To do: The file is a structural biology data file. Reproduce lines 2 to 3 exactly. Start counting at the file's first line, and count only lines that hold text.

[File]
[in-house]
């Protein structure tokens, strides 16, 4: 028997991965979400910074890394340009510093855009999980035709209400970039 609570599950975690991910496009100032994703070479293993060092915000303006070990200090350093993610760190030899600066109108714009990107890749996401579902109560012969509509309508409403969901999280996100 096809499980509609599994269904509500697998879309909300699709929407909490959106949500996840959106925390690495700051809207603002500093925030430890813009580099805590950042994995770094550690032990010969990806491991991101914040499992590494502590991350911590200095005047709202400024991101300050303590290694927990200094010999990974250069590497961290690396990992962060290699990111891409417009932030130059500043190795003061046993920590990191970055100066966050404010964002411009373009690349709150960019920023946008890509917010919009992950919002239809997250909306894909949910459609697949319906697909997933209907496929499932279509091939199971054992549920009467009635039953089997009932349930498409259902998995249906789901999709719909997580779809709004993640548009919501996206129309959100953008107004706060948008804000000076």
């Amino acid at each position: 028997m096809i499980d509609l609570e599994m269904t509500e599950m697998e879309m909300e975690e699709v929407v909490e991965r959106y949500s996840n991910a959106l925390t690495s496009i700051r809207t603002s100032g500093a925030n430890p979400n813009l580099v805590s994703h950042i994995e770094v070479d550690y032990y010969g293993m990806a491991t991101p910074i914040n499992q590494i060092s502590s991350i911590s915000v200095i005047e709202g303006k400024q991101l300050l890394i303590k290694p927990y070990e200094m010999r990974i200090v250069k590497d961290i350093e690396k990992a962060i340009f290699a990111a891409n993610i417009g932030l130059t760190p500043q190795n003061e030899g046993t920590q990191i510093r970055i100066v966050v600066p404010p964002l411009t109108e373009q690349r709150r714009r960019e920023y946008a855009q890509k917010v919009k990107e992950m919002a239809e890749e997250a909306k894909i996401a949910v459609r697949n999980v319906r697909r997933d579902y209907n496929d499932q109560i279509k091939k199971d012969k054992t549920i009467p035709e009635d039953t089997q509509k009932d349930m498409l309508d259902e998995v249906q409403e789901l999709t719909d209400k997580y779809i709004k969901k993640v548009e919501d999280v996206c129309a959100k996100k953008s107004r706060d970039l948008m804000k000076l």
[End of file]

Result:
């Protein structure tokens, strides 16, 4: 028997991965979400910074890394340009510093855009999980035709209400970039 609570599950975690991910496009100032994703070479293993060092915000303006070990200090350093993610760190030899600066109108714009990107890749996401579902109560012969509509309508409403969901999280996100 096809499980509609599994269904509500697998879309909300699709929407909490959106949500996840959106925390690495700051809207603002500093925030430890813009580099805590950042994995770094550690032990010969990806491991991101914040499992590494502590991350911590200095005047709202400024991101300050303590290694927990200094010999990974250069590497961290690396990992962060290699990111891409417009932030130059500043190795003061046993920590990191970055100066966050404010964002411009373009690349709150960019920023946008890509917010919009992950919002239809997250909306894909949910459609697949319906697909997933209907496929499932279509091939199971054992549920009467009635039953089997009932349930498409259902998995249906789901999709719909997580779809709004993640548009919501996206129309959100953008107004706060948008804000000076």
């Amino acid at each position: 028997m096809i499980d509609l609570e599994m269904t509500e599950m697998e879309m909300e975690e699709v929407v909490e991965r959106y949500s996840n991910a959106l925390t690495s496009i700051r809207t603002s100032g500093a925030n430890p979400n813009l580099v805590s994703h950042i994995e770094v070479d550690y032990y010969g293993m990806a491991t991101p910074i914040n499992q590494i060092s502590s991350i911590s915000v200095i005047e709202g303006k400024q991101l300050l890394i303590k290694p927990y070990e200094m010999r990974i200090v250069k590497d961290i350093e690396k990992a962060i340009f290699a990111a891409n993610i417009g932030l130059t760190p500043q190795n003061e030899g046993t920590q990191i510093r970055i100066v966050v600066p404010p964002l411009t109108e373009q690349r709150r714009r960019e920023y946008a855009q890509k917010v919009k990107e992950m919002a239809e890749e997250a909306k894909i996401a949910v459609r697949n999980v319906r697909r997933d579902y209907n496929d499932q109560i279509k091939k199971d012969k054992t549920i009467p035709e009635d039953t089997q509509k009932d349930m498409l309508d259902e998995v249906q409403e789901l999709t719909d209400k997580y779809i709004k969901k993640v548009e919501d999280v996206c129309a959100k996100k953008s107004r706060d970039l948008m804000k000076l």